January 30, 2019
I’ve been talking a lot over the past few years about the opportunity for Austin to become a leader in brain health just as MD Anderson exemplifies cutting-edge cancer care or the way the Cleveland Clinic pioneers world-class cardiac care.
Through the Austin State Hospital Brain Health System Redesign, we’re seizing that opportunity and are on the cusp of something incredibly exciting that is so much bigger than just a new building.
In 2014, an assessment of the state’s psychiatric hospitals found that five out of 10 were basically unsalvageble and the Austin State Hospital was among the worst. Last session, it was a top priority for me to get money into the state budget to develop a plan for replacing ASH with Dell Medical School at the University of Texas taking the lead in how that should look.
Dr. Steve Strakowski, the chair of the psychiatry department at the Dell Medical School, led the redesign effort. His team worked with more than 100 people who know the mental health system from a variety of perspectives, including people with the lived experience of mental illness and their family members, ASH employees and outpatient providers, law enforcement, advocates and more.
This past Monday night, Dr. Strakowski unveiled the plans for rebuilding the Austin State Hospital, and I’m optimistic that we’ll be able to get the funding from the Legislature this session to continue pursuing this vision.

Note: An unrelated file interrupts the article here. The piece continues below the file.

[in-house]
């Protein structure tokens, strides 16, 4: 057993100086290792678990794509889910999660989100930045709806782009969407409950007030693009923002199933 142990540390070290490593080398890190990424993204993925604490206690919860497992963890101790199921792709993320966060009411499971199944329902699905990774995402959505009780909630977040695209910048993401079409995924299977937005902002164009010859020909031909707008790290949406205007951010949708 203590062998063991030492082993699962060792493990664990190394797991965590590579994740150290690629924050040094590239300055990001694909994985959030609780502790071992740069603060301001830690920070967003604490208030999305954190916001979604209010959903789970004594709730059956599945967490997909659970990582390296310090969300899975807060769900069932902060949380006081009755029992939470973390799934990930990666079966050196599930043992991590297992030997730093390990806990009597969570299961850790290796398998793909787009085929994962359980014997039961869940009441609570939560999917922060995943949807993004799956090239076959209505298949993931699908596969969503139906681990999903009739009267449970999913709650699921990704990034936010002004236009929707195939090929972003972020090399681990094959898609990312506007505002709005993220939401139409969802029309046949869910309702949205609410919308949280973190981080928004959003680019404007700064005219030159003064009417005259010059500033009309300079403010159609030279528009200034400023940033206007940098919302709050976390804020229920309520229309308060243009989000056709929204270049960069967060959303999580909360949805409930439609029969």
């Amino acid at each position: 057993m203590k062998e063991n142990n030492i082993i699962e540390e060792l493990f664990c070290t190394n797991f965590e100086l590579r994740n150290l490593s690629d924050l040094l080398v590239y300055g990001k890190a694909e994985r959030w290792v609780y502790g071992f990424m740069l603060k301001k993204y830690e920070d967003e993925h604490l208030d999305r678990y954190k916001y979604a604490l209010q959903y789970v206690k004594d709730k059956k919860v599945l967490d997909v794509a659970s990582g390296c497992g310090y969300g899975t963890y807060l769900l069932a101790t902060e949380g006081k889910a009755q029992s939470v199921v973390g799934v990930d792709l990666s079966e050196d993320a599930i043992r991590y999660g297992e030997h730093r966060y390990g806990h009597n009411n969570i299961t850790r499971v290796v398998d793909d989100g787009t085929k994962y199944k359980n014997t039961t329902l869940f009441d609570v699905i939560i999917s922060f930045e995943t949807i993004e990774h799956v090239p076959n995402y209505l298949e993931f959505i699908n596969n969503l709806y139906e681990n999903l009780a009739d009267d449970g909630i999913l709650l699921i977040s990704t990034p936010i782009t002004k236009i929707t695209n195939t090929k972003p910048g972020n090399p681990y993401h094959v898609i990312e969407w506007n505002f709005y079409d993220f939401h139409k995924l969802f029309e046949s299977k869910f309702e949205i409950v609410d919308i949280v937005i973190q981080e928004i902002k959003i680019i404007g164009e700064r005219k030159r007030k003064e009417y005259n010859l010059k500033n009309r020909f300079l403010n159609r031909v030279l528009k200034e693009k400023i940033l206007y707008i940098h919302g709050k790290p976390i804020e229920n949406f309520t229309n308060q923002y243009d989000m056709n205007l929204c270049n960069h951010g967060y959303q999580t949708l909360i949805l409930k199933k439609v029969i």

Back in late 2011, I challenged our community to achieve 10 Goals in 10 Years related to health care. One of those goals was to provide better mental health care. One was also to have a medical school at UT. We’ve made some significant progress in the area of brain health and, of course, we now have a medical school. It’s pretty great that our goals are being realized in large part because that medical school, which didn’t exist just a few years ago, is leading the way in providing 21st Century brain health.
It’s easier to imagine rebuilding the Austin State Hospital, and that will be a big deal by itself. But even more important is the person-centered model of care the redesign team has developed. It’s aimed at providing folks the right care at the right time in the right place and ensuring the person is a partner in their own care and recovery. It’s not just a building. It’s a new system that changes medical aid and hospital care for all.
That’ll change lives.